Programming

Submission + - Long Live BNF and Fortran - John Backus' passing

Super Dave Osbourne writes: "Its unfortunate we all must go on to other things, and in the case of computer language and systems pioneer John Backus's passing, to other languages in the sky. I grew up with Fortran, learning RatFor later, and finally moving to C and ObjC. However I still have a place in my heart for Fortran. I wonder how many people grew up with Fortran today, in the HTML, PHP, ASP, RubyOnRails world of wonder-kids coming up in the ranks. One thing is for sure, BNF will go down in my history books as one of the biggest contributions to computer languages ever."
Biotech

Submission + - Silencing brain activity with light

An anonymous reader writes: MIT scientists have figured out how to silence brain cells, simply using pulses of yellow light. This may offer a new, safe, way to treat treating Parkinson's, epilepsy, and psychosis — which are currently often treated through surgical removal of brain tissue. The paper was just published in a new Web 2.0 journal, PLoSONE, which allows any reader to comment on any paper. Check it out here.
Graphics

Submission + - Free Blender Course From Tufts University

An anonymous reader writes: Tufts OpenCourseWare is offering a free 3d modeling and animation course entitled 'Three-Dimensional Modeling, Animation and Rendering Using Blender 3D Software.' The course includes over 100 video tutorials in real media format and over 20 pdf tutorials. Just like MIT OpenCourseWare, all courses are free and there is no sign-up required.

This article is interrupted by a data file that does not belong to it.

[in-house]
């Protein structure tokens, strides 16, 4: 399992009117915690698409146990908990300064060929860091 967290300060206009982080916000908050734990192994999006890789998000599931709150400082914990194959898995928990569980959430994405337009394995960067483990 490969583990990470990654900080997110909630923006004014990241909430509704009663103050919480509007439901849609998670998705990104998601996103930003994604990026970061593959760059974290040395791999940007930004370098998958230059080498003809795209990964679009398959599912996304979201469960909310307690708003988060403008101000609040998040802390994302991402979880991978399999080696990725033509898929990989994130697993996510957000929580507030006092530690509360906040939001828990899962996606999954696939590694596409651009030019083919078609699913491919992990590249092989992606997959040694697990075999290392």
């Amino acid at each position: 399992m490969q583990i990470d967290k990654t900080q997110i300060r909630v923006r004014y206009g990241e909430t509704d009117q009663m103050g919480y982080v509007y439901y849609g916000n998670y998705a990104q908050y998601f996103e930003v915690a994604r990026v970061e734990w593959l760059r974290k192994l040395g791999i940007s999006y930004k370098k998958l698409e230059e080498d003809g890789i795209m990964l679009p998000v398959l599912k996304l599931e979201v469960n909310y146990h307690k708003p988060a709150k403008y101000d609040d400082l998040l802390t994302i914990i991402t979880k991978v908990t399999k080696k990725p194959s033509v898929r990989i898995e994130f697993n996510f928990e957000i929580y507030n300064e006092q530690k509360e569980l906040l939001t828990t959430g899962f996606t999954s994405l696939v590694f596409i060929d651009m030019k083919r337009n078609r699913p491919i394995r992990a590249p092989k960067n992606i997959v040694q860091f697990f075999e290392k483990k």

Space

Submission + - SpaceX Celebrates Launch of Falcon 1

iamlucky13 writes: Barely under a year since a fuel leak doomed their first launch, upstart aerospace company SpaceX has cleared the ground a second time with their Falcon 1 rocket. The flight proceeded smoothly until a roll control issue caused premature engine shutdown and loss of telemetry at T plus 5:05. News is currently limited to brief mission status reports. Although the ultimate fate of the rocket and payload are unknown, the company appears pleased with preliminary performance indications. "We in the Washington, D.C. office are celebrating with champagne," said company VP Gwynne Shotwell. "We don't have any information yet from the launch control center, but the Falcon clearly got to space with a successful liftoff, stage separation, second stage ignition and fairing separation."